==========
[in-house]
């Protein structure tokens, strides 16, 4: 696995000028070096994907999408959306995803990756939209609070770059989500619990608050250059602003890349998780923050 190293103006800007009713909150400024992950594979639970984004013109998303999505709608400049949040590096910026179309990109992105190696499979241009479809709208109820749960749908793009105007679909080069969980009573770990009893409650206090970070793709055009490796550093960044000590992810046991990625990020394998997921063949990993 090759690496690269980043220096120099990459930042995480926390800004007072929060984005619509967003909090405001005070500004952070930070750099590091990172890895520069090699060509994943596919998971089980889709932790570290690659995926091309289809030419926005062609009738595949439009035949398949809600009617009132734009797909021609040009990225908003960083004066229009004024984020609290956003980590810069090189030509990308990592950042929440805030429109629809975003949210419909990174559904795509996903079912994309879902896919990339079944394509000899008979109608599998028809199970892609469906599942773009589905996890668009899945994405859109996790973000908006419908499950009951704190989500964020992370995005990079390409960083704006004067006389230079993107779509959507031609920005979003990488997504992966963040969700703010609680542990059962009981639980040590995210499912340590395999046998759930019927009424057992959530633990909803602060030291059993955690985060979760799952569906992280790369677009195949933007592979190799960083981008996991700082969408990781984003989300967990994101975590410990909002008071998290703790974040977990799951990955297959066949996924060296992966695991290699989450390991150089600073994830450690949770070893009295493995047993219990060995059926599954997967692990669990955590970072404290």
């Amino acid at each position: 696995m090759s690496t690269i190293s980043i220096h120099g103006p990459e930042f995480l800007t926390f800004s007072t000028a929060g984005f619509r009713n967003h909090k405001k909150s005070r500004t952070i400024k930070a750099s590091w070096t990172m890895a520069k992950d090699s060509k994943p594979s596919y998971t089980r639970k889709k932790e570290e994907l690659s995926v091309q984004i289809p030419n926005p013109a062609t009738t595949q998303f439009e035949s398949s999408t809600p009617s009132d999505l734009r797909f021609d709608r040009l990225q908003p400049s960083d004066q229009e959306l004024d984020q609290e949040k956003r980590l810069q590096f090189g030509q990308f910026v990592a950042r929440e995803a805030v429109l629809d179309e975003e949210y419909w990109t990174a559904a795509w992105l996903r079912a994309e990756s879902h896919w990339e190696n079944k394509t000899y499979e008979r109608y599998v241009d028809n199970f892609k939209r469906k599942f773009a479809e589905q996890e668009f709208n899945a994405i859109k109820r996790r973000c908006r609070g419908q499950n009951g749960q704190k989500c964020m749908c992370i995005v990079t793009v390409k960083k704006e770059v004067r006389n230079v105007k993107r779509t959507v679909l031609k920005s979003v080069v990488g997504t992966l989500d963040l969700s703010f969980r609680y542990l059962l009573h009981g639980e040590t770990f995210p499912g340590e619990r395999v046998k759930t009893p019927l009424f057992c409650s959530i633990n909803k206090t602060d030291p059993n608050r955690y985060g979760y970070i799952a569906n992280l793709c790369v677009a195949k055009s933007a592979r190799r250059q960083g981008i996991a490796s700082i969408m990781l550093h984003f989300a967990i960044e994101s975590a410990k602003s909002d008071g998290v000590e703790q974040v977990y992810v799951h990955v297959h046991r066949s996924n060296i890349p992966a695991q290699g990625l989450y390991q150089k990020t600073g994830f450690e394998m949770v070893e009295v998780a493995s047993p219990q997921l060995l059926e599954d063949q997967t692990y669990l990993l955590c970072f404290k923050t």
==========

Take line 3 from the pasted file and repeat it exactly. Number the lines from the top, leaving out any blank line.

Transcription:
């Amino acid at each position: 696995m090759s690496t690269i190293s980043i220096h120099g103006p990459e930042f995480l800007t926390f800004s007072t000028a929060g984005f619509r009713n967003h909090k405001k909150s005070r500004t952070i400024k930070a750099s590091w070096t990172m890895a520069k992950d090699s060509k994943p594979s596919y998971t089980r639970k889709k932790e570290e994907l690659s995926v091309q984004i289809p030419n926005p013109a062609t009738t595949q998303f439009e035949s398949s999408t809600p009617s009132d999505l734009r797909f021609d709608r040009l990225q908003p400049s960083d004066q229009e959306l004024d984020q609290e949040k956003r980590l810069q590096f090189g030509q990308f910026v990592a950042r929440e995803a805030v429109l629809d179309e975003e949210y419909w990109t990174a559904a795509w992105l996903r079912a994309e990756s879902h896919w990339e190696n079944k394509t000899y499979e008979r109608y599998v241009d028809n199970f892609k939209r469906k599942f773009a479809e589905q996890e668009f709208n899945a994405i859109k109820r996790r973000c908006r609070g419908q499950n009951g749960q704190k989500c964020m749908c992370i995005v990079t793009v390409k960083k704006e770059v004067r006389n230079v105007k993107r779509t959507v679909l031609k920005s979003v080069v990488g997504t992966l989500d963040l969700s703010f969980r609680y542990l059962l009573h009981g639980e040590t770990f995210p499912g340590e619990r395999v046998k759930t009893p019927l009424f057992c409650s959530i633990n909803k206090t602060d030291p059993n608050r955690y985060g979760y970070i799952a569906n992280l793709c790369v677009a195949k055009s933007a592979r190799r250059q960083g981008i996991a490796s700082i969408m990781l550093h984003f989300a967990i960044e994101s975590a410990k602003s909002d008071g998290v000590e703790q974040v977990y992810v799951h990955v297959h046991r066949s996924n060296i890349p992966a695991q290699g990625l989450y390991q150089k990020t600073g994830f450690e394998m949770v070893e009295v998780a493995s047993p219990q997921l060995l059926e599954d063949q997967t692990y669990l990993l955590c970072f404290k923050t």